One morning this week I took my garbage down to the trash cans in front of my apartment building. My landlord was there. He likes to hang out and supervise things. I think it gives him something to do. Feeling magnanimous, I waved. You might not think waving is magnanimous, but my landlord is a grumpy, eighty-ish Spaniard who is anything but congenial. His personality is a cross between Basque churlishness and Bronx who-you-lookin-at aggression.
The wave pulled me off balance, and, as I turned around, I slammed into a dude coming in the opposite direction. And I mean slammed. It was the kind of cheek-to-cheek, dirty dancing intimacy that you don’t expect on the sidewalk at 9:30 in the morning. Normally, when you’re that close to someone, you exchange phone numbers. We exchanged dirty looks. I think he wanted to hit me.
Now, here’s the thing, and I encourage all of my blog readers (the five of you) to tell me if I erred. I apologized. I was the one who wasn’t looking where he was going. In fact, I committed one of the transgressions that annoys me the most about the way people walk in New York. For some reason, they move in one direction but look in the opposite as if searching for someone. You might think this is a trifle, but there are a lot of people here and the sidewalks are crammed with them moving left and looking right. I have a personal stake in this, since I do a lot of walking (see below).
So, I apologized, he grunted menacingly, and we both moved on. He may have muttered something to my landlord in passing but it was out of earshot. After thinking about it–brooding, really–I decided that the dude was in the wrong. After all, he saw me. I didn’t see him. Wasn’t it incumbent upon him to avoid me? You would think so, but that’s not the way things work in the Bronx. People are too concerned with their rights rather than their obligations. He was right, so why should he move or apologize? I don’t expect anyone who doesn’t live here to understand, but believe me when I say there is a pedestrian war going on (I won’t even get into cell phones!).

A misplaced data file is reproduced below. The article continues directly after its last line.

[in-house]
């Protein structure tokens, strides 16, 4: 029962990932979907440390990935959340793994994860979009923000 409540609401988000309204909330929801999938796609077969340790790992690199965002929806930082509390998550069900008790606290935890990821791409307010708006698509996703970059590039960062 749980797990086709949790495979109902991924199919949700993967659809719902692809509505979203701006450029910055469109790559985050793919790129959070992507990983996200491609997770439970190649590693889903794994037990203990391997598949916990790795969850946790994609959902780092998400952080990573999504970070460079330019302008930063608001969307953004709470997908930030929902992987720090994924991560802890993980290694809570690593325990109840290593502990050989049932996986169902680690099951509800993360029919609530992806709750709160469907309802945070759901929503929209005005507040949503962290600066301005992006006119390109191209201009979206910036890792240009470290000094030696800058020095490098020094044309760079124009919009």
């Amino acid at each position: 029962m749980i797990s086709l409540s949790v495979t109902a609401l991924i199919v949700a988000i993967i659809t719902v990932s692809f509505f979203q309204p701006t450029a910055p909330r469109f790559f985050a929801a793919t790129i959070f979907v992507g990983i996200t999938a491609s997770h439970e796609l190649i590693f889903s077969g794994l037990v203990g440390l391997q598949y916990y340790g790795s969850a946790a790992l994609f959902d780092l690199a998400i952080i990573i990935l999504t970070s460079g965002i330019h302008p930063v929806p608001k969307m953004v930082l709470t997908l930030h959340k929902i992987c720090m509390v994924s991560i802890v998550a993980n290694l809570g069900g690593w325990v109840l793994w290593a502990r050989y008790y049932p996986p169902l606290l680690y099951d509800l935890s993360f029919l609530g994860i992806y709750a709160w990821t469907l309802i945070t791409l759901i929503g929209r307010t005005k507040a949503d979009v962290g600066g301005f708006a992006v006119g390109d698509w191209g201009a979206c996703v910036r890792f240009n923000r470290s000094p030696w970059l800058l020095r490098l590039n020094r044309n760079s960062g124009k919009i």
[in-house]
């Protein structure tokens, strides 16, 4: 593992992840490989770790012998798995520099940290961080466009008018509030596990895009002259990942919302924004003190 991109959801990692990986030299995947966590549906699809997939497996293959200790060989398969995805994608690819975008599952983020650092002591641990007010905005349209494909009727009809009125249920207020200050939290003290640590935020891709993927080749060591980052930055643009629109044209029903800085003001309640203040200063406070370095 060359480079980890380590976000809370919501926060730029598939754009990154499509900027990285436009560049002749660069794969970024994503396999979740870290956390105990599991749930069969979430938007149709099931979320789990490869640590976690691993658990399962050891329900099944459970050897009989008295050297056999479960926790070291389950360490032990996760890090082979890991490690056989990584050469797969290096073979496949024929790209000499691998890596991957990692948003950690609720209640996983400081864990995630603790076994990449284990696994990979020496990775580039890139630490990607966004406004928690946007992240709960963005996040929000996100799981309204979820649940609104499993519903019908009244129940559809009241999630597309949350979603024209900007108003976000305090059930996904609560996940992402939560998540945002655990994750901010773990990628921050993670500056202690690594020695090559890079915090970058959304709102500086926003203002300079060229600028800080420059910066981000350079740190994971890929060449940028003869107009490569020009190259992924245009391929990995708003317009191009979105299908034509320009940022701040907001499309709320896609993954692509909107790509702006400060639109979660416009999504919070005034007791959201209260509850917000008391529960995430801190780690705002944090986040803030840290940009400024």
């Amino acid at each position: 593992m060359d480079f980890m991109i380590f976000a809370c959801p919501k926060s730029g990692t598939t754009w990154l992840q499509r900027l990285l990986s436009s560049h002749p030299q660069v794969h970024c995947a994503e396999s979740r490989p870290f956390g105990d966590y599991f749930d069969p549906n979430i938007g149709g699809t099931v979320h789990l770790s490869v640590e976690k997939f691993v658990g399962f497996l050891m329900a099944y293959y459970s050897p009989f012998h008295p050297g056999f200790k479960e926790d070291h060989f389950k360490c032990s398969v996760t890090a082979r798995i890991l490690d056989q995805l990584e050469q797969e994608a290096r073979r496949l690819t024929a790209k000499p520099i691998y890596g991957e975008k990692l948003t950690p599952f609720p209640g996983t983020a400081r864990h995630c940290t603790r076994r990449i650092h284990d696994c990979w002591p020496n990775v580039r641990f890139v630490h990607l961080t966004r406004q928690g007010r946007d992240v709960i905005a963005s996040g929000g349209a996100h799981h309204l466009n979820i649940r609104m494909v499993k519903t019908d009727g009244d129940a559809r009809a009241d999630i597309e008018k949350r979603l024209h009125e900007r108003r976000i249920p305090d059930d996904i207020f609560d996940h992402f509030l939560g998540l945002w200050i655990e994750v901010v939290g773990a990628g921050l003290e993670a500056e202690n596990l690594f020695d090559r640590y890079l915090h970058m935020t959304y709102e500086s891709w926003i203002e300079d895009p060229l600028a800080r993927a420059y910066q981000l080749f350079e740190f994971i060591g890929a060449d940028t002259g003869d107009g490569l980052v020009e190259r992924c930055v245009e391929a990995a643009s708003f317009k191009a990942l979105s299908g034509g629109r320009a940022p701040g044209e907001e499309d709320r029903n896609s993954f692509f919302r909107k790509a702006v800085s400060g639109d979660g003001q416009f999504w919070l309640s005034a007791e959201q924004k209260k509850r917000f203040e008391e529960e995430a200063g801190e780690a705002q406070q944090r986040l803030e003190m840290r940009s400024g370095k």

There is also a biokinetic, magnetic force at work that I am only now beginning to understand. I don’t hold to the theory of attraction and that book about secret societies, whatever it is (Gnosticism is alive and well), but I have noticed strange things happening. For instance, whenever I enter an empty or sparsely occupied establishment–restaurant, cafe, bank, post office–inevitably it fills up. Or, with walking, if there are five people on the sidewalk, say, three going in one direction and the other two in the opposite, we all converge at the same point so that there is as little space as possible to pass. And in a place like New York, you can count on someone exiting a building with packages just at the right time.
If you think I am exaggerating, you should know that I have been observing this phenomenon with scientific-like acuity. I have even kept records. The greatest number of people passing on the sidewalk and converging at the same point–no lie–is fourteen. Yes, I said fourteen. That included three families with strollers, a group of university students, a mail carrier, and a UPS driver with what looked like a big-screen TV. I saw it coming but could do nothing about it. It is what I imagine bungee cord jumping to be like.
So, what is the upshot of all this? There is a lesson here about our inability to share. Space is a basic necessity of life. Yet, it has caused wars, revolutions, strife, and violence. We seem incapable of sharing it. Forget Gaza and the Mideast. We can’t even do it on a sidewalk. Think of lawns, parking spaces, armrests, beds. Then consider food, water, and energy. Remember Lebensraum? We might be doomed.
I can’t be too pessimistic, though. There have been attempts throughout history to remedy the situation, most notably in Ancient Egypt. Maybe we should take our cue from them.
Image credit: feature by GoaShape on Unsplash. For books like The Gringo and Laura Fedora, go to Amazon. Stay tuned for Nine Lives and let me know if you’d like a review copy (“The main difference between a cat and a lie is that a cat only has nine lives,” Mark Twain). Note to self: August 15, Feast of the Assumption, marks five years back in New York City.